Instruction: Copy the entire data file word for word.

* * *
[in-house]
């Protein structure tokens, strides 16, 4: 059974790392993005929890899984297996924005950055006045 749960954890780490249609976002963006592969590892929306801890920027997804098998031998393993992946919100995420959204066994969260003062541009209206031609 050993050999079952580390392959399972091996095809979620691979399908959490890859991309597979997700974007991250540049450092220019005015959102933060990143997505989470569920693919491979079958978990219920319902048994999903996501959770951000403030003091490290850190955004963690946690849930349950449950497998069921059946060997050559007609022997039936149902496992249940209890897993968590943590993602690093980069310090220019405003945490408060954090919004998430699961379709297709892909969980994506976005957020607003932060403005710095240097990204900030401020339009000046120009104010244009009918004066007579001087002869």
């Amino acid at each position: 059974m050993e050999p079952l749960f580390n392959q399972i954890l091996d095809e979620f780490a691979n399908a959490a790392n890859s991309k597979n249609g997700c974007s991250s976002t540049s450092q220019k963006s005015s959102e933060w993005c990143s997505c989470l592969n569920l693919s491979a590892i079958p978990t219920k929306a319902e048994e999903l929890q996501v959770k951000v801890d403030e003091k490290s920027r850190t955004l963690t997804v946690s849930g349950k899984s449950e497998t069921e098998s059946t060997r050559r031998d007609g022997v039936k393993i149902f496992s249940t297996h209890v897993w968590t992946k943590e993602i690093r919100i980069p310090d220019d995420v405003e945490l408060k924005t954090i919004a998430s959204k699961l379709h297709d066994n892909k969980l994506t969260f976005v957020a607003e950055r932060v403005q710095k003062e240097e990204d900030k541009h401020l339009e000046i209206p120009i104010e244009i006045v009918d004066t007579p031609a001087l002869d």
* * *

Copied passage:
[in-house]
């Protein structure tokens, strides 16, 4: 059974790392993005929890899984297996924005950055006045 749960954890780490249609976002963006592969590892929306801890920027997804098998031998393993992946919100995420959204066994969260003062541009209206031609 050993050999079952580390392959399972091996095809979620691979399908959490890859991309597979997700974007991250540049450092220019005015959102933060990143997505989470569920693919491979079958978990219920319902048994999903996501959770951000403030003091490290850190955004963690946690849930349950449950497998069921059946060997050559007609022997039936149902496992249940209890897993968590943590993602690093980069310090220019405003945490408060954090919004998430699961379709297709892909969980994506976005957020607003932060403005710095240097990204900030401020339009000046120009104010244009009918004066007579001087002869």
């Amino acid at each position: 059974m050993e050999p079952l749960f580390n392959q399972i954890l091996d095809e979620f780490a691979n399908a959490a790392n890859s991309k597979n249609g997700c974007s991250s976002t540049s450092q220019k963006s005015s959102e933060w993005c990143s997505c989470l592969n569920l693919s491979a590892i079958p978990t219920k929306a319902e048994e999903l929890q996501v959770k951000v801890d403030e003091k490290s920027r850190t955004l963690t997804v946690s849930g349950k899984s449950e497998t069921e098998s059946t060997r050559r031998d007609g022997v039936k393993i149902f496992s249940t297996h209890v897993w968590t992946k943590e993602i690093r919100i980069p310090d220019d995420v405003e945490l408060k924005t954090i919004a998430s959204k699961l379709h297709d066994n892909k969980l994506t969260f976005v957020a607003e950055r932060v403005q710095k003062e240097e990204d900030k541009h401020l339009e000046i209206p120009i104010e244009i006045v009918d004066t007579p031609a001087l002869d």